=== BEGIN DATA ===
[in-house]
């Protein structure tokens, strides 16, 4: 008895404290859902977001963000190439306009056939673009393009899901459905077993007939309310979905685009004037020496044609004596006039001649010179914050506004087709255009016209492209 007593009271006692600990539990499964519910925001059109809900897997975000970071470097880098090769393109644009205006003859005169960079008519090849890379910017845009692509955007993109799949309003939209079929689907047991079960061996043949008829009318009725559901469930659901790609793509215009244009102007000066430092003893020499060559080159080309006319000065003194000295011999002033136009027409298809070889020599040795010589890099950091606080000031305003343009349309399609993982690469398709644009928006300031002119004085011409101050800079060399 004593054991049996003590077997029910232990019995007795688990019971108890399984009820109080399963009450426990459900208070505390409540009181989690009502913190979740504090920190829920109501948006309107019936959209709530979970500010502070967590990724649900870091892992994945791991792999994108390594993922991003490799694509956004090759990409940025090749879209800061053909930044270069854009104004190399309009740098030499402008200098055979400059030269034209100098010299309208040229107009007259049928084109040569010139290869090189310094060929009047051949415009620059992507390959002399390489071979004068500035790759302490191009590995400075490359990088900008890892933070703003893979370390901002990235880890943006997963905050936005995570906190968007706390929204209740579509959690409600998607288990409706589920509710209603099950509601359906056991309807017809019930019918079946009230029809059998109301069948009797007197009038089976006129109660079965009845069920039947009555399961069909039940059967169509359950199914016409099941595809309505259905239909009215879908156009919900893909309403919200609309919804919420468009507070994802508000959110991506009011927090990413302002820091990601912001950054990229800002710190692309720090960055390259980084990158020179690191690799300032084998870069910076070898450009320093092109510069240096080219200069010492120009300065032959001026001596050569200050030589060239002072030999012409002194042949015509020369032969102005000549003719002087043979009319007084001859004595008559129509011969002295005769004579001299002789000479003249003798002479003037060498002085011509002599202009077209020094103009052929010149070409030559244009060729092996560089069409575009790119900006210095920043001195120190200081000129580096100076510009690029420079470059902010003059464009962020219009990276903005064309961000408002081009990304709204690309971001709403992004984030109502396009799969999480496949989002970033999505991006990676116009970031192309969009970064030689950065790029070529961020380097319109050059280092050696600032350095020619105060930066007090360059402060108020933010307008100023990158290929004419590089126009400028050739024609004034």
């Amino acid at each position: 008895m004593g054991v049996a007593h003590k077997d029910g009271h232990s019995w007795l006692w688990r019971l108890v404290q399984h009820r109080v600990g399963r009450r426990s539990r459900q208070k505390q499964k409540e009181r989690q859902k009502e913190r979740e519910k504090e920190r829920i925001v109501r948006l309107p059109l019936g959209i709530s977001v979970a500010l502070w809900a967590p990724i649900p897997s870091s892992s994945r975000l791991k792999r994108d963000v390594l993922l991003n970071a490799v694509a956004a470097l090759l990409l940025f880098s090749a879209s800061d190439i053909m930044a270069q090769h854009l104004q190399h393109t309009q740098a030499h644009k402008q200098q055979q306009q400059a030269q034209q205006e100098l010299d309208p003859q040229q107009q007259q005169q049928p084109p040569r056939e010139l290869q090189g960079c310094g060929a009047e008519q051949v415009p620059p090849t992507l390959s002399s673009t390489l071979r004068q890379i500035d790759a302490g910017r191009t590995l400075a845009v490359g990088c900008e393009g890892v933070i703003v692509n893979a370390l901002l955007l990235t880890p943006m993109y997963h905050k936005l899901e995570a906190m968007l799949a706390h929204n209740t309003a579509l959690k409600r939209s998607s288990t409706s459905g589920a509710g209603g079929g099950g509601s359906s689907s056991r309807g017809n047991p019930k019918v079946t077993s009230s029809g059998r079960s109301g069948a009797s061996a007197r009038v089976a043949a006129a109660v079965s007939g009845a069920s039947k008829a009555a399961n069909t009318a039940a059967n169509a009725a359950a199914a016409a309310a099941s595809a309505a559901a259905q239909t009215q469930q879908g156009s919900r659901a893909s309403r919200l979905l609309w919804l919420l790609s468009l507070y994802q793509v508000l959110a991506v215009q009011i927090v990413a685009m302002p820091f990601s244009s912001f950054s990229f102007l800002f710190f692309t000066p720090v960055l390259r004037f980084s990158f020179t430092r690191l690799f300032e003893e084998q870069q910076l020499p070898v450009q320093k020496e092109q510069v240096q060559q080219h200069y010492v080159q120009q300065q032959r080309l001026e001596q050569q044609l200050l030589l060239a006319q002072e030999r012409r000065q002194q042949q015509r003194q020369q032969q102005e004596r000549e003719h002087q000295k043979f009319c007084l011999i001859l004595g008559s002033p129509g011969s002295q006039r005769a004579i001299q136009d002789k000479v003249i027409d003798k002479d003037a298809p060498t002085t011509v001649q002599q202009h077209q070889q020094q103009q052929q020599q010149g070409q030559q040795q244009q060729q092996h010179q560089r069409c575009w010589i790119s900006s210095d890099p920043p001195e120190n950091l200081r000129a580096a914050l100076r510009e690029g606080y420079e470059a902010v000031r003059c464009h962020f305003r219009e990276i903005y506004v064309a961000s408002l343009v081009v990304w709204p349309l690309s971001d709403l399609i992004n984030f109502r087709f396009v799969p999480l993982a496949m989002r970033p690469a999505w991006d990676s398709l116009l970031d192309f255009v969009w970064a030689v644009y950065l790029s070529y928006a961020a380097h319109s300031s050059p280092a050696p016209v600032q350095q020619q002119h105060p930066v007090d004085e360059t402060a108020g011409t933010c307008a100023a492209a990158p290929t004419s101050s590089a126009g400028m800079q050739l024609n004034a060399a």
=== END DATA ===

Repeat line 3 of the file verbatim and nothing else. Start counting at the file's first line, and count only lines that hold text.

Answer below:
């Amino acid at each position: 008895m004593g054991v049996a007593h003590k077997d029910g009271h232990s019995w007795l006692w688990r019971l108890v404290q399984h009820r109080v600990g399963r009450r426990s539990r459900q208070k505390q499964k409540e009181r989690q859902k009502e913190r979740e519910k504090e920190r829920i925001v109501r948006l309107p059109l019936g959209i709530s977001v979970a500010l502070w809900a967590p990724i649900p897997s870091s892992s994945r975000l791991k792999r994108d963000v390594l993922l991003n970071a490799v694509a956004a470097l090759l990409l940025f880098s090749a879209s800061d190439i053909m930044a270069q090769h854009l104004q190399h393109t309009q740098a030499h644009k402008q200098q055979q306009q400059a030269q034209q205006e100098l010299d309208p003859q040229q107009q007259q005169q049928p084109p040569r056939e010139l290869q090189g960079c310094g060929a009047e008519q051949v415009p620059p090849t992507l390959s002399s673009t390489l071979r004068q890379i500035d790759a302490g910017r191009t590995l400075a845009v490359g990088c900008e393009g890892v933070i703003v692509n893979a370390l901002l955007l990235t880890p943006m993109y997963h905050k936005l899901e995570a906190m968007l799949a706390h929204n209740t309003a579509l959690k409600r939209s998607s288990t409706s459905g589920a509710g209603g079929g099950g509601s359906s689907s056991r309807g017809n047991p019930k019918v079946t077993s009230s029809g059998r079960s109301g069948a009797s061996a007197r009038v089976a043949a006129a109660v079965s007939g009845a069920s039947k008829a009555a399961n069909t009318a039940a059967n169509a009725a359950a199914a016409a309310a099941s595809a309505a559901a259905q239909t009215q469930q879908g156009s919900r659901a893909s309403r919200l979905l609309w919804l919420l790609s468009l507070y994802q793509v508000l959110a991506v215009q009011i927090v990413a685009m302002p820091f990601s244009s912001f950054s990229f102007l800002f710190f692309t000066p720090v960055l390259r004037f980084s990158f020179t430092r690191l690799f300032e003893e084998q870069q910076l020499p070898v450009q320093k020496e092109q510069v240096q060559q080219h200069y010492v080159q120009q300065q032959r080309l001026e001596q050569q044609l200050l030589l060239a006319q002072e030999r012409r000065q002194q042949q015509r003194q020369q032969q102005e004596r000549e003719h002087q000295k043979f009319c007084l011999i001859l004595g008559s002033p129509g011969s002295q006039r005769a004579i001299q136009d002789k000479v003249i027409d003798k002479d003037a298809p060498t002085t011509v001649q002599q202009h077209q070889q020094q103009q052929q020599q010149g070409q030559q040795q244009q060729q092996h010179q560089r069409c575009w010589i790119s900006s210095d890099p920043p001195e120190n950091l200081r000129a580096a914050l100076r510009e690029g606080y420079e470059a902010v000031r003059c464009h962020f305003r219009e990276i903005y506004v064309a961000s408002l343009v081009v990304w709204p349309l690309s971001d709403l399609i992004n984030f109502r087709f396009v799969p999480l993982a496949m989002r970033p690469a999505w991006d990676s398709l116009l970031d192309f255009v969009w970064a030689v644009y950065l790029s070529y928006a961020a380097h319109s300031s050059p280092a050696p016209v600032q350095q020619q002119h105060p930066v007090d004085e360059t402060a108020g011409t933010c307008a100023a492209a990158p290929t004419s101050s590089a126009g400028m800079q050739l024609n004034a060399a």